March 18
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Plant Genus of the family Grossulariaceae

Genus Description Cultivation
Itea Very attractive yet not widely cultivated, the 10 evergreen and deciduous shrubs and small trees in this genus present an interesting combination of foliage and flowers. Members of the currant or gooseberry family, their foliage is often more reminiscent of holly and their flowers are like those of hazel or the tassel tree (Garrya). Found naturally in Asia, with a sole eastern North American representative, the evergreens offer dark lustrous leaves throughout the year, while the deciduous species have brilliant autumn foliage color. The catkin-like racemes, although interesting, are not colorful and are really more of a novelty for their contrast with the foliage. CULTIVATION: Frost hardiness varies, but the commonly grown species are reasonably tough and will thrive in most well-drained soils with a position in full sun or partial shade. They are, however, not drought tolerant and need ample summer moisture. Propagate from seed or half-hardened cuttings.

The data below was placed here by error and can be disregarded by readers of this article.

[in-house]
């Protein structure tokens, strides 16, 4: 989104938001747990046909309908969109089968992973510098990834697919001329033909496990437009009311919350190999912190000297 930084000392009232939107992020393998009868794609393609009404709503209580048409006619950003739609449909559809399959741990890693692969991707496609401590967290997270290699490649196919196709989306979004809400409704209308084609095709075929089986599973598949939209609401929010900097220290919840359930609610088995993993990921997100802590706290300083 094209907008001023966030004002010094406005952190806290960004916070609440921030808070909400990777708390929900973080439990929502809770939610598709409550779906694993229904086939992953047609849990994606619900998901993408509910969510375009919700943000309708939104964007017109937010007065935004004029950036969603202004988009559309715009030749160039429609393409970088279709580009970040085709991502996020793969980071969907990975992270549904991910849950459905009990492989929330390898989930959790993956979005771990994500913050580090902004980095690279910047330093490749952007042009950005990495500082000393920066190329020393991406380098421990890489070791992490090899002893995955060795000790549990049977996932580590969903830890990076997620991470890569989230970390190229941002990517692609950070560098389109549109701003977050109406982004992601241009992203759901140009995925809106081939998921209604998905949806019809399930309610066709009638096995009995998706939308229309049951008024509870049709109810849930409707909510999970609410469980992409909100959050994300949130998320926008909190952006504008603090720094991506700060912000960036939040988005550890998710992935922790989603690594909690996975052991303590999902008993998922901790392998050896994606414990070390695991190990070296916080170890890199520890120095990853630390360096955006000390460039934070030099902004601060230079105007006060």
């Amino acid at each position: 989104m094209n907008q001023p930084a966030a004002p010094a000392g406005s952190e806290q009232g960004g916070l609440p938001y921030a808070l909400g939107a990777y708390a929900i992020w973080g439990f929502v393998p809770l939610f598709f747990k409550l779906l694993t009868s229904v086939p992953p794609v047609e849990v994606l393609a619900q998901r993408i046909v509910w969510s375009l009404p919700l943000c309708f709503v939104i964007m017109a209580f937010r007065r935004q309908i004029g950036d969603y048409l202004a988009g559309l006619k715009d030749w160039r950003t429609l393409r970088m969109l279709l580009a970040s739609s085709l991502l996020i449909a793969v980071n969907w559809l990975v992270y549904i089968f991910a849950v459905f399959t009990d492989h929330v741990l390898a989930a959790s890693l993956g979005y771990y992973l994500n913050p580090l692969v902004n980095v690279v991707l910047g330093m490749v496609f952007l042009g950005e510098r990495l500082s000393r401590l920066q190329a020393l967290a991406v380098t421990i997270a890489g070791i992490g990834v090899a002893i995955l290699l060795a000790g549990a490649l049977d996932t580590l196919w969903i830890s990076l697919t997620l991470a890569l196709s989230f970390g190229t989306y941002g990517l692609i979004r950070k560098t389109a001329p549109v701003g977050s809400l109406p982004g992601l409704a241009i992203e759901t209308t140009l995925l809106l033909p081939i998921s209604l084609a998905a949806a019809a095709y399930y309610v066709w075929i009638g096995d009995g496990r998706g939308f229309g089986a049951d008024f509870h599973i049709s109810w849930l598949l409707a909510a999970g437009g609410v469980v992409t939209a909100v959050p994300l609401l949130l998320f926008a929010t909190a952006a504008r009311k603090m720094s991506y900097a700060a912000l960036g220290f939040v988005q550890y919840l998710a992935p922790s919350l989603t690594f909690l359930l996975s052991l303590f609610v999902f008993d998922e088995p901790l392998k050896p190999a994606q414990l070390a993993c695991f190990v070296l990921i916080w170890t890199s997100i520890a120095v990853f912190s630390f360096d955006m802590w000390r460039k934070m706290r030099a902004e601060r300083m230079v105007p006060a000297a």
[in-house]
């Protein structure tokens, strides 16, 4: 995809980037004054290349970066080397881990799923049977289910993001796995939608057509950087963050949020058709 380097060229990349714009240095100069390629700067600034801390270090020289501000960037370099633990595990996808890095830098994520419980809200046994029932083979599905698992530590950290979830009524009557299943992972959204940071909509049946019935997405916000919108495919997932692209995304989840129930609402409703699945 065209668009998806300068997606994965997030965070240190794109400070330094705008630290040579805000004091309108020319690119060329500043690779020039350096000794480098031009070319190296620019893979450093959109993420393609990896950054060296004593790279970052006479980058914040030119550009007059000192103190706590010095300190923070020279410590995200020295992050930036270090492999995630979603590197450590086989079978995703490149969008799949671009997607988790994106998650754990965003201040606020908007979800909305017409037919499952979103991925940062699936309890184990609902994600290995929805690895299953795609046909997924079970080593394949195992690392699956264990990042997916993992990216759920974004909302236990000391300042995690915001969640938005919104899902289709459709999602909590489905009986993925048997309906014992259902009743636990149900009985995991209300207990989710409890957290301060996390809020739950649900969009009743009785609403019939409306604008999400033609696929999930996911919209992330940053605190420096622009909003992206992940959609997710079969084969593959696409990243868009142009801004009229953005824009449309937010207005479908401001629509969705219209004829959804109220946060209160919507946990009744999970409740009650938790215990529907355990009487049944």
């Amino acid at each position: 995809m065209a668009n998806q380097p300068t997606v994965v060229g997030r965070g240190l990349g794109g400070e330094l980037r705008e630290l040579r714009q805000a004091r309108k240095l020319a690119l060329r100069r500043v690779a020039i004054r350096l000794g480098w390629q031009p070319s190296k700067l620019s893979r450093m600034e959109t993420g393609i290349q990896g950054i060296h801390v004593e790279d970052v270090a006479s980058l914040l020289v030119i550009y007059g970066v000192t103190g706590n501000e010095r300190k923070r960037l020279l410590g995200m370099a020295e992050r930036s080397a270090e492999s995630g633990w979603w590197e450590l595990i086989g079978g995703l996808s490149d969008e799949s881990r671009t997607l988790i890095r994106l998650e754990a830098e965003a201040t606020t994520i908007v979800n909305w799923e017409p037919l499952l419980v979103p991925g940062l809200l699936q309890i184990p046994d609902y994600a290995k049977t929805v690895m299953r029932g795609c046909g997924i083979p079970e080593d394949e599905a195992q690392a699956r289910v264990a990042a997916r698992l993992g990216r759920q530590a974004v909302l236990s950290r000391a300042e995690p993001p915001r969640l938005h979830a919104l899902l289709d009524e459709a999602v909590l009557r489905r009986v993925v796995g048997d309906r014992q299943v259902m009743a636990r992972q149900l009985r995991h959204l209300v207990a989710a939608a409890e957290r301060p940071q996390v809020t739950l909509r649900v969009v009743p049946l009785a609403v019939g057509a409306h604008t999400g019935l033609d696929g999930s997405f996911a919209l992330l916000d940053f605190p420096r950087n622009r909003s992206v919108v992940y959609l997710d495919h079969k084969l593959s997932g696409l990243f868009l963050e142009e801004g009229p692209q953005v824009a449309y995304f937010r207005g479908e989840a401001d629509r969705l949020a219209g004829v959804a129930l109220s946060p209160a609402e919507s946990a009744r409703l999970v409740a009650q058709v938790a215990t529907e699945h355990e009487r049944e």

Ribes Widespread in the northern temperate regions, this genus contains around 150 species of shrubs. Some are purely ornamental, others are grown for their fruit and a few provide a dash of autumn foliage color. They are usually deciduous, with twiggy or wiry stems that are sometimes very thorny. Usually with 3 to 5 lobes, the leaves often have scalloped or toothed edges and a covering of bristly hairs. The flowers are small, sometimes in racemes large enough to be showy, and followed by often-bristly, many-seeded berries that are frequently edible. Some species are important commercial or home garden crops. CULTIVATION: Some species are not self-fertile and must be planted in groups to ensure good fruiting. Apart from this requirement and the need for some winter chilling, most are easily grown plants that require little more than a reasonably well-drained soil, moisture in summer and some shade from the very hottest summer sun. Rust or mildew can cause problems with some species, but often disease-resistant cultivars are available. Propagate from seed or cuttings, or by layering.

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